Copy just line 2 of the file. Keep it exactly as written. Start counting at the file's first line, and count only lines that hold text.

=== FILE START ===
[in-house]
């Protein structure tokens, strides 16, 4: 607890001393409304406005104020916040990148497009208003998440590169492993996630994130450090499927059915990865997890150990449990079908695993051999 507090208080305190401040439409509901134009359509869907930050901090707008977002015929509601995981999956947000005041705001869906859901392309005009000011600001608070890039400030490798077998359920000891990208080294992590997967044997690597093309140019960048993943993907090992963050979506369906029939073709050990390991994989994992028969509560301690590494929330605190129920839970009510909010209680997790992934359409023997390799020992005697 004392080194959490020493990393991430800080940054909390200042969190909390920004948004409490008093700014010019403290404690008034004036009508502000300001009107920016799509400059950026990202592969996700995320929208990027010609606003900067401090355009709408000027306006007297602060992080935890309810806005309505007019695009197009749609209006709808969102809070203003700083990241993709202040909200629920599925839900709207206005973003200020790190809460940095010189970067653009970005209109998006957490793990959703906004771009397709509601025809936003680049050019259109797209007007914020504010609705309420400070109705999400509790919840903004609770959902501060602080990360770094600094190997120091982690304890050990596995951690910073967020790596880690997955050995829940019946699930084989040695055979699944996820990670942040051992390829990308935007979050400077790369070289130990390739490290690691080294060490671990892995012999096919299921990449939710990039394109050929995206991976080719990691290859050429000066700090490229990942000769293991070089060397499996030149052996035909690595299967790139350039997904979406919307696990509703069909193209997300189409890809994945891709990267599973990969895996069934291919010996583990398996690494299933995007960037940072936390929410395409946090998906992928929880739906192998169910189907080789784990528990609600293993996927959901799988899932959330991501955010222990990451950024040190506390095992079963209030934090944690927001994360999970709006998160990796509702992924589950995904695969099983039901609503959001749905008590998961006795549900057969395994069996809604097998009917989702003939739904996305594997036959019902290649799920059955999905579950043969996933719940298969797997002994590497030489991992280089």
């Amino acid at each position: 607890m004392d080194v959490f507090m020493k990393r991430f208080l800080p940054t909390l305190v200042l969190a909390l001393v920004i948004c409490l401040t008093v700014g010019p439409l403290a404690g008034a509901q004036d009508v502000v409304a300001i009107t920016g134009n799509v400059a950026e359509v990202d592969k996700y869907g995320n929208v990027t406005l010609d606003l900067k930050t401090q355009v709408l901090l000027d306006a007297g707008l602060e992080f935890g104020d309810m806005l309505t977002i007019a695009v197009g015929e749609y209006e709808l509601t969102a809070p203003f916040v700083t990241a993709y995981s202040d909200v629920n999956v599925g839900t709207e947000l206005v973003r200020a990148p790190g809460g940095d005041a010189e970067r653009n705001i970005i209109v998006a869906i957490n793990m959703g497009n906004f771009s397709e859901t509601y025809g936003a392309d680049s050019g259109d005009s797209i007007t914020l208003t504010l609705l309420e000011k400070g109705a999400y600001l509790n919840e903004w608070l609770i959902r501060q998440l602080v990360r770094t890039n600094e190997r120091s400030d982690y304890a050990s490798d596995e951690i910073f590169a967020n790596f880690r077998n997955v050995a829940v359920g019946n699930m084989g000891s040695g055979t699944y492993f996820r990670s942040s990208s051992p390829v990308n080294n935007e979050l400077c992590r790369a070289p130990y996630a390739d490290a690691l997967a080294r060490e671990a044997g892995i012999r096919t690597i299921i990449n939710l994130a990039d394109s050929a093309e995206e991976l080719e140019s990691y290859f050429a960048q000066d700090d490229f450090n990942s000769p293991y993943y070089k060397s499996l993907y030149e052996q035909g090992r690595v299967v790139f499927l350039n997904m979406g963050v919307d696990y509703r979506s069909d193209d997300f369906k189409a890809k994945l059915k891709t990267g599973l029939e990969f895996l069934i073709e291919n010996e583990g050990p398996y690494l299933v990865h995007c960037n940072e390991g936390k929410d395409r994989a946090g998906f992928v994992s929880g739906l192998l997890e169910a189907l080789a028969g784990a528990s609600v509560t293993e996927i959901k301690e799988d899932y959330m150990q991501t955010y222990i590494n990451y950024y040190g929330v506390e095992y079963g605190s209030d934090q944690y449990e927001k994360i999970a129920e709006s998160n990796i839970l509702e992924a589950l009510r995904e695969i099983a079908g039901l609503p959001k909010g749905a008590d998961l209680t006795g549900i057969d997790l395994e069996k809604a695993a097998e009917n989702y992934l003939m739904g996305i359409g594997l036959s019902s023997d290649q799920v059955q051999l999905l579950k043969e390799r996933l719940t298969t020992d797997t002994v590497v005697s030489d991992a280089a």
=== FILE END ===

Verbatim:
């Protein structure tokens, strides 16, 4: 607890001393409304406005104020916040990148497009208003998440590169492993996630994130450090499927059915990865997890150990449990079908695993051999 507090208080305190401040439409509901134009359509869907930050901090707008977002015929509601995981999956947000005041705001869906859901392309005009000011600001608070890039400030490798077998359920000891990208080294992590997967044997690597093309140019960048993943993907090992963050979506369906029939073709050990390991994989994992028969509560301690590494929330605190129920839970009510909010209680997790992934359409023997390799020992005697 004392080194959490020493990393991430800080940054909390200042969190909390920004948004409490008093700014010019403290404690008034004036009508502000300001009107920016799509400059950026990202592969996700995320929208990027010609606003900067401090355009709408000027306006007297602060992080935890309810806005309505007019695009197009749609209006709808969102809070203003700083990241993709202040909200629920599925839900709207206005973003200020790190809460940095010189970067653009970005209109998006957490793990959703906004771009397709509601025809936003680049050019259109797209007007914020504010609705309420400070109705999400509790919840903004609770959902501060602080990360770094600094190997120091982690304890050990596995951690910073967020790596880690997955050995829940019946699930084989040695055979699944996820990670942040051992390829990308935007979050400077790369070289130990390739490290690691080294060490671990892995012999096919299921990449939710990039394109050929995206991976080719990691290859050429000066700090490229990942000769293991070089060397499996030149052996035909690595299967790139350039997904979406919307696990509703069909193209997300189409890809994945891709990267599973990969895996069934291919010996583990398996690494299933995007960037940072936390929410395409946090998906992928929880739906192998169910189907080789784990528990609600293993996927959901799988899932959330991501955010222990990451950024040190506390095992079963209030934090944690927001994360999970709006998160990796509702992924589950995904695969099983039901609503959001749905008590998961006795549900057969395994069996809604097998009917989702003939739904996305594997036959019902290649799920059955999905579950043969996933719940298969797997002994590497030489991992280089």